Our expert says:
Hi Vee, thank you for the question.
The gold standard for tattoo removal are the Q-Switched lasers and the choice between lasers is typically dependent of the type of tattoo and the ink colors used:
Q-switched Ruby Laser (QSRL):
This laser emits a red light that is well absorbed by most amateur and professional tattoo ink colors except red and yellow. Dark blue and black inks respond best. The response of green tattoos is variable. Excellent results are observed, especially with amateur black tattoos. Amateur tattoos respond in fewer treatments compared to professional tattoos. The QSRL is also effective in treating medicinal and traumatic tattoos.
This laser is effective for both amateur and professional tattoos of all colors. Like the ruby laser, the Q-switched Nd:YAG is most effective for black tattoos. This laser has the advantage of being useful for darker skinned individuals. At the frequency doubled setting (532 nm), the Q-switched Nd:YAG is highly effective for treating red and orange tattoos. The Q-switched Nd:YAG laser at 1064nm can cause more pain, and a higher degree of textural changes to your skin than the QSRL.
Q-switched Alexandrite Laser:
This laser is comparable to the QSRL when it is used to treat tattoos, particularly when treating green tattoos. Up to 50% of patients can experience textural changes in their skin after treatment.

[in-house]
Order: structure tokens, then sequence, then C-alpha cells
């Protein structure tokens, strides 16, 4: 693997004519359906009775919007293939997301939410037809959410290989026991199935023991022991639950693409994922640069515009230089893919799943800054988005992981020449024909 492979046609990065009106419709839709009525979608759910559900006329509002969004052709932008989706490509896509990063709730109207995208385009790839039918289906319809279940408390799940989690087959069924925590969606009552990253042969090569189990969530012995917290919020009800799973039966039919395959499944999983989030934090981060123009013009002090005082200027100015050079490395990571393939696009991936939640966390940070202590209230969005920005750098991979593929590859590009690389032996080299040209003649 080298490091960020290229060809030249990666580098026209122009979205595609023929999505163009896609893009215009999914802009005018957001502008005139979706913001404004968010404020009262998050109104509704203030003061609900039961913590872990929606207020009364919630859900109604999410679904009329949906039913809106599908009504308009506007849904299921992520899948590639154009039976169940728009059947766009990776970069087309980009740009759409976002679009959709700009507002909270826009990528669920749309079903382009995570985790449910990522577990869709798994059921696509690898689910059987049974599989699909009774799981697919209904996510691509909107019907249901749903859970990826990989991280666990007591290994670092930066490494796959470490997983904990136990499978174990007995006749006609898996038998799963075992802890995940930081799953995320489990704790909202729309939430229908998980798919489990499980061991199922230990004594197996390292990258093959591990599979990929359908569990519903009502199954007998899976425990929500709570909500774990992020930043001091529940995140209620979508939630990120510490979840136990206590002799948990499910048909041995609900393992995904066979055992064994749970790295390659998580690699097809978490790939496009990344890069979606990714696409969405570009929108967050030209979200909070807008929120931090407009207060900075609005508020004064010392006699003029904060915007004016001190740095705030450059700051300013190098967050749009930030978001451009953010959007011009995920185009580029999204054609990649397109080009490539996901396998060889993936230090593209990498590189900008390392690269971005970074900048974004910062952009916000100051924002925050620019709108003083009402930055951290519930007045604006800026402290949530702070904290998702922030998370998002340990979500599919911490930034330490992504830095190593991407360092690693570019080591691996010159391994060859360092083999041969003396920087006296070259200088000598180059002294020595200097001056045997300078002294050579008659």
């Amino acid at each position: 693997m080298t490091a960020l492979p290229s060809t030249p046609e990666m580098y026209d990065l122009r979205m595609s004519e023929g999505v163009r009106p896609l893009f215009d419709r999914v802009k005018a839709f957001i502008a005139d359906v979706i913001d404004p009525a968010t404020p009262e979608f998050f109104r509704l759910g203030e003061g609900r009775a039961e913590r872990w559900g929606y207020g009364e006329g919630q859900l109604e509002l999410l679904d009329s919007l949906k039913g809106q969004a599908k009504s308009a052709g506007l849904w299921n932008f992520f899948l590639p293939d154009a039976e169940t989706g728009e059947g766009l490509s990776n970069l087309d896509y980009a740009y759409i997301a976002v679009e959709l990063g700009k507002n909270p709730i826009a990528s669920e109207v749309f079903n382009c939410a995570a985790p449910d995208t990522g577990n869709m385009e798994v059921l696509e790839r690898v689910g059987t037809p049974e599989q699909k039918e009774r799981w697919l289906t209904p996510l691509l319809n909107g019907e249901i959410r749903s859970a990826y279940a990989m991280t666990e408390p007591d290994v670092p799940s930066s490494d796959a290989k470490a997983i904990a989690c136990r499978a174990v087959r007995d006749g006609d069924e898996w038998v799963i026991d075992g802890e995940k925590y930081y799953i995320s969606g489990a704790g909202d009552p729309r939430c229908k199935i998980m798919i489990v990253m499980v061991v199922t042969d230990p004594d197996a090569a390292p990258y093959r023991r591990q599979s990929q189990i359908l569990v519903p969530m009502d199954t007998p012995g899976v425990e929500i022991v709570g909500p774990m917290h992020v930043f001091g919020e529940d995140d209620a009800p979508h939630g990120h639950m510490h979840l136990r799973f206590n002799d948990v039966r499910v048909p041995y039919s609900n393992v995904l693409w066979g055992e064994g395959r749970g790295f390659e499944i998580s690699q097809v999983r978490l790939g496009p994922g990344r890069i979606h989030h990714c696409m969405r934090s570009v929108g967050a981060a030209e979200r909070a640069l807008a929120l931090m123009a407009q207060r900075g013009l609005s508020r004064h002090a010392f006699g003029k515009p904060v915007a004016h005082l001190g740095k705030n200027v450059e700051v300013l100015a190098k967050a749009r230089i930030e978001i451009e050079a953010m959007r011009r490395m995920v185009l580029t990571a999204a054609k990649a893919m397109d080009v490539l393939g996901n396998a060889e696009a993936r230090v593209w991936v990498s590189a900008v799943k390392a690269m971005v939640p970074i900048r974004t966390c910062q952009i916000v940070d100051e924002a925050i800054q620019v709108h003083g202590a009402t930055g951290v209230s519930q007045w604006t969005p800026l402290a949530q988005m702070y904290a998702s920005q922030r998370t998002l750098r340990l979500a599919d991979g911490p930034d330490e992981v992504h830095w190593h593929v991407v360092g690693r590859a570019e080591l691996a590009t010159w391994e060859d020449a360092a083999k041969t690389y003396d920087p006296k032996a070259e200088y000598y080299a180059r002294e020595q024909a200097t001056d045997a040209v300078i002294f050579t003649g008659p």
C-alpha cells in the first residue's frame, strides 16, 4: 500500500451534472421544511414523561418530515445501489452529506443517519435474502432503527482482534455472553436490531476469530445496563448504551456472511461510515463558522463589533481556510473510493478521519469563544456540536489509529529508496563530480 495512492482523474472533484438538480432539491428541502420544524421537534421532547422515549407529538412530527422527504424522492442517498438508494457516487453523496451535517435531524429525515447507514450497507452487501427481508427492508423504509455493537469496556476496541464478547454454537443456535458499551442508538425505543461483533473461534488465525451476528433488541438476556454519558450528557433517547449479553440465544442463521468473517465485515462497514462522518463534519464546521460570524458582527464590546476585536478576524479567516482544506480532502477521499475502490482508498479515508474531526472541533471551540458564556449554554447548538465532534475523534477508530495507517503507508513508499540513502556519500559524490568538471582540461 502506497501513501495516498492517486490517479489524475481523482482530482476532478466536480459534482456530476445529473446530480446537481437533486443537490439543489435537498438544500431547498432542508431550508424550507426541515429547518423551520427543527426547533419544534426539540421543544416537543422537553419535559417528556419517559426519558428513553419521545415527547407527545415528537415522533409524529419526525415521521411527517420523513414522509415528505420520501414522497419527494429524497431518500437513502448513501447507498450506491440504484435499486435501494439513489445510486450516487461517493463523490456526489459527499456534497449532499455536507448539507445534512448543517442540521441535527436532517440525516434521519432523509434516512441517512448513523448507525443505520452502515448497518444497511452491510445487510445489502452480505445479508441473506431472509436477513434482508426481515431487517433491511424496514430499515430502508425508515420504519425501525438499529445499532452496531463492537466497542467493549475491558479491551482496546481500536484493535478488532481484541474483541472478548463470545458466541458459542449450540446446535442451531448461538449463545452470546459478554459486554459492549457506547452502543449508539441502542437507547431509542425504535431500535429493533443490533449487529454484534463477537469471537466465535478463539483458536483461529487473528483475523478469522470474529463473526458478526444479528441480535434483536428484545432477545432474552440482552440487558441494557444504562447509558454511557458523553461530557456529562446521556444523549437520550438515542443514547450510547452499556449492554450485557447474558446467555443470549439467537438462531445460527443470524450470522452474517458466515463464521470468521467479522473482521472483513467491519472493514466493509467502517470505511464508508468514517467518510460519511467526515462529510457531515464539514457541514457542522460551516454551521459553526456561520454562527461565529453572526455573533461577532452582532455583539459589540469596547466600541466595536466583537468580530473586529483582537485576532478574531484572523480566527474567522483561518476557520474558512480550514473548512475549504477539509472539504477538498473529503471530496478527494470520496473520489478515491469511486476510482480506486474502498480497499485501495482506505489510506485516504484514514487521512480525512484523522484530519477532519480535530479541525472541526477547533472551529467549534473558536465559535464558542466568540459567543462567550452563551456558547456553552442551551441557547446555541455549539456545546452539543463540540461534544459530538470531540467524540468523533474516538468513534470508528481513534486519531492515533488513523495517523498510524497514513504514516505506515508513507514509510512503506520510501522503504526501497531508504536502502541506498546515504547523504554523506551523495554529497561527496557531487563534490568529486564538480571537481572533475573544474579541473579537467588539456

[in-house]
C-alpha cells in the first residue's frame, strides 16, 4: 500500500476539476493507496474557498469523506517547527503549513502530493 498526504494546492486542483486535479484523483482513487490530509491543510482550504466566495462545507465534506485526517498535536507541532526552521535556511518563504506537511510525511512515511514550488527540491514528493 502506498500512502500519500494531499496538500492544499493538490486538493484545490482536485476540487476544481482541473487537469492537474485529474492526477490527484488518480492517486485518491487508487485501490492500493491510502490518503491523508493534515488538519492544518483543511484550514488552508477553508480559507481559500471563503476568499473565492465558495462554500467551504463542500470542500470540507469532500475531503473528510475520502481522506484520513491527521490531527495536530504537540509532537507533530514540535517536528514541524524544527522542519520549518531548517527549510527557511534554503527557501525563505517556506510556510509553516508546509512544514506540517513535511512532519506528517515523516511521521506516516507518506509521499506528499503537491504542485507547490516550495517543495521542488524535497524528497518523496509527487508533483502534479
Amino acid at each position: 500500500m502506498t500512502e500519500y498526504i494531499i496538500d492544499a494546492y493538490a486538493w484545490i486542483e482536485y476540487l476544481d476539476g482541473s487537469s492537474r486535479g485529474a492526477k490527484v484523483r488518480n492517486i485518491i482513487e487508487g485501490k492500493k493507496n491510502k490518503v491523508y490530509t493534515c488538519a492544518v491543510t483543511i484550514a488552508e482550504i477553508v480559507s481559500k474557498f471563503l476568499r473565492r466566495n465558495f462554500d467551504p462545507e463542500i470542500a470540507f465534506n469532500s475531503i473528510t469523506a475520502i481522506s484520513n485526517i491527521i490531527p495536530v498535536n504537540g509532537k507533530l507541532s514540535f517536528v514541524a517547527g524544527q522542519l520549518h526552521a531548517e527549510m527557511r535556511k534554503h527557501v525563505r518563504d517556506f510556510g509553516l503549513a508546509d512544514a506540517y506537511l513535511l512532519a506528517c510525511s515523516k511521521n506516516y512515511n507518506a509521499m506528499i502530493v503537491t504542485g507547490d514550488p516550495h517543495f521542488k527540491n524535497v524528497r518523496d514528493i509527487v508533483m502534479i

Flashlamp-pumped Pulsed Dye Laser:
With a wavelength of 510 nm, this laser does not penetrate into the deeper tattoos. However, it is effective for the treatment of brightly colored tattoos such as those that use red, purple, and orange inks. The major side effect of this laser is bruising.
The Q-switched Ruby is the most commonly used laser for tattoo removal. However, the Q-switched Nd: YAG has been recently discovered to be more effective on colored tattoos and darker pigmented skin. The beam of light penetrates deeper which increases the amount of damage done to the epidermis. As a result, the surface layers of skin sometimes retain a permanent "frosted" appearance. Research is still being conducted on which lasers are most effective, although it is generally acknowledged that a combination of all three Q-switched beams is necessary in most cases.
Side effects include discomfort during and after the procedure (local anesthetic does significantly help to reduce the discomfort), hyper and hypo pigmentation, irregular removal, scarring, and infection.
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